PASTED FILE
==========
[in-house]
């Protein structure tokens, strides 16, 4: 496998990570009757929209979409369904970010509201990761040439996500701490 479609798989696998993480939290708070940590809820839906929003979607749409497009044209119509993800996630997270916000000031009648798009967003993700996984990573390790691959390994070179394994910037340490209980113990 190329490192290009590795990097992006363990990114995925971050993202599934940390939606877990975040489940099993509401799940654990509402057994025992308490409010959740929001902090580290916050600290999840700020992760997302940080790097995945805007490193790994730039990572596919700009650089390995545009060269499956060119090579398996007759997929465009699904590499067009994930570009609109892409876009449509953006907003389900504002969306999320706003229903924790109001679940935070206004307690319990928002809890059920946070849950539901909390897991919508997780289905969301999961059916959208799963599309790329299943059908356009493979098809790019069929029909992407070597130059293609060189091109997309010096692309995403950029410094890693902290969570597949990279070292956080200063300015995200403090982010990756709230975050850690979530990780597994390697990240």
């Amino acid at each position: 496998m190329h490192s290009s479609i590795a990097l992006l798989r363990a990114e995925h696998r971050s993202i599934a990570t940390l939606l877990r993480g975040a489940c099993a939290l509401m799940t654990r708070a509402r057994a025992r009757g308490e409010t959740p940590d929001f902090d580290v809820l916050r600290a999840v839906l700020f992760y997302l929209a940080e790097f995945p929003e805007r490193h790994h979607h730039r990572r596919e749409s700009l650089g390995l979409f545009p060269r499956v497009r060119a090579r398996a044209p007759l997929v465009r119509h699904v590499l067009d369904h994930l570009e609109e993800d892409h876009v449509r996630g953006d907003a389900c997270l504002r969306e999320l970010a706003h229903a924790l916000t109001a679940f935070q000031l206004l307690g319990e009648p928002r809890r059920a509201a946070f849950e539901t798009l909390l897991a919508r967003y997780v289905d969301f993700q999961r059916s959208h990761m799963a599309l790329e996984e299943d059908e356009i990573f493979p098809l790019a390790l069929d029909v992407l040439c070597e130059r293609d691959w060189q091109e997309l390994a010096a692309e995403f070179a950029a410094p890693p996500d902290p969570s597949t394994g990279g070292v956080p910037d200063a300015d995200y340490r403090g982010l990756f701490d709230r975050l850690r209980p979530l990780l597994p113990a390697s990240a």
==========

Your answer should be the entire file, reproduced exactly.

[in-house]
């Protein structure tokens, strides 16, 4: 496998990570009757929209979409369904970010509201990761040439996500701490 479609798989696998993480939290708070940590809820839906929003979607749409497009044209119509993800996630997270916000000031009648798009967003993700996984990573390790691959390994070179394994910037340490209980113990 190329490192290009590795990097992006363990990114995925971050993202599934940390939606877990975040489940099993509401799940654990509402057994025992308490409010959740929001902090580290916050600290999840700020992760997302940080790097995945805007490193790994730039990572596919700009650089390995545009060269499956060119090579398996007759997929465009699904590499067009994930570009609109892409876009449509953006907003389900504002969306999320706003229903924790109001679940935070206004307690319990928002809890059920946070849950539901909390897991919508997780289905969301999961059916959208799963599309790329299943059908356009493979098809790019069929029909992407070597130059293609060189091109997309010096692309995403950029410094890693902290969570597949990279070292956080200063300015995200403090982010990756709230975050850690979530990780597994390697990240």
């Amino acid at each position: 496998m190329h490192s290009s479609i590795a990097l992006l798989r363990a990114e995925h696998r971050s993202i599934a990570t940390l939606l877990r993480g975040a489940c099993a939290l509401m799940t654990r708070a509402r057994a025992r009757g308490e409010t959740p940590d929001f902090d580290v809820l916050r600290a999840v839906l700020f992760y997302l929209a940080e790097f995945p929003e805007r490193h790994h979607h730039r990572r596919e749409s700009l650089g390995l979409f545009p060269r499956v497009r060119a090579r398996a044209p007759l997929v465009r119509h699904v590499l067009d369904h994930l570009e609109e993800d892409h876009v449509r996630g953006d907003a389900c997270l504002r969306e999320l970010a706003h229903a924790l916000t109001a679940f935070q000031l206004l307690g319990e009648p928002r809890r059920a509201a946070f849950e539901t798009l909390l897991a919508r967003y997780v289905d969301f993700q999961r059916s959208h990761m799963a599309l790329e996984e299943d059908e356009i990573f493979p098809l790019a390790l069929d029909v992407l040439c070597e130059r293609d691959w060189q091109e997309l390994a010096a692309e995403f070179a950029a410094p890693p996500d902290p969570s597949t394994g990279g070292v956080p910037d200063a300015d995200y340490r403090g982010l990756f701490d709230r975050l850690r209980p979530l990780l597994p113990a390697s990240a």